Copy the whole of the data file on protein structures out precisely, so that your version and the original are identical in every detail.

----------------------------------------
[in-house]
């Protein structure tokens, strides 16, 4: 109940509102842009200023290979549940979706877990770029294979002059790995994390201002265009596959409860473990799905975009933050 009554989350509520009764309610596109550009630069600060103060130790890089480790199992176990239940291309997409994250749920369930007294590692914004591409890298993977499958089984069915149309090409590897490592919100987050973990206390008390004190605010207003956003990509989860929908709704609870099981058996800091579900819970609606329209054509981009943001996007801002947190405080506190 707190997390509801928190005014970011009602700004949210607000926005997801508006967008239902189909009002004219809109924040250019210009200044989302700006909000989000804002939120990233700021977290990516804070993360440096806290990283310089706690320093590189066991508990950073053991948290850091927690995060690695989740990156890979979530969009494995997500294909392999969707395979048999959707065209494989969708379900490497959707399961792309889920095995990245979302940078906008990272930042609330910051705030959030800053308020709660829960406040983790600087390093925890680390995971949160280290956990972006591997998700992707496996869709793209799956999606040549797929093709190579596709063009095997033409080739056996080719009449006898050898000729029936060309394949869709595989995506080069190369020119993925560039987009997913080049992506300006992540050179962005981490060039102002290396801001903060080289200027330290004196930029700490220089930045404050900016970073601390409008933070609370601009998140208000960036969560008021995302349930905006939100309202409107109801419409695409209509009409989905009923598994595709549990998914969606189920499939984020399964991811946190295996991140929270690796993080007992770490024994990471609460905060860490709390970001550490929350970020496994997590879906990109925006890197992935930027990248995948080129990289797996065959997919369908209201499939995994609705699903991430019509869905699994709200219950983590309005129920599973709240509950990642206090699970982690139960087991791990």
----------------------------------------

[in-house]
């Protein structure tokens, strides 16, 4: 109940509102842009200023290979549940979706877990770029294979002059790995994390201002265009596959409860473990799905975009933050 009554989350509520009764309610596109550009630069600060103060130790890089480790199992176990239940291309997409994250749920369930007294590692914004591409890298993977499958089984069915149309090409590897490592919100987050973990206390008390004190605010207003956003990509989860929908709704609870099981058996800091579900819970609606329209054509981009943001996007801002947190405080506190 707190997390509801928190005014970011009602700004949210607000926005997801508006967008239902189909009002004219809109924040250019210009200044989302700006909000989000804002939120990233700021977290990516804070993360440096806290990283310089706690320093590189066991508990950073053991948290850091927690995060690695989740990156890979979530969009494995997500294909392999969707395979048999959707065209494989969708379900490497959707399961792309889920095995990245979302940078906008990272930042609330910051705030959030800053308020709660829960406040983790600087390093925890680390995971949160280290956990972006591997998700992707496996869709793209799956999606040549797929093709190579596709063009095997033409080739056996080719009449006898050898000729029936060309394949869709595989995506080069190369020119993925560039987009997913080049992506300006992540050179962005981490060039102002290396801001903060080289200027330290004196930029700490220089930045404050900016970073601390409008933070609370601009998140208000960036969560008021995302349930905006939100309202409107109801419409695409209509009409989905009923598994595709549990998914969606189920499939984020399964991811946190295996991140929270690796993080007992770490024994990471609460905060860490709390970001550490929350970020496994997590879906990109925006890197992935930027990248995948080129990289797996065959997919369908209201499939995994609705699903991430019509869905699994709200219950983590309005129920599973709240509950990642206090699970982690139960087991791990």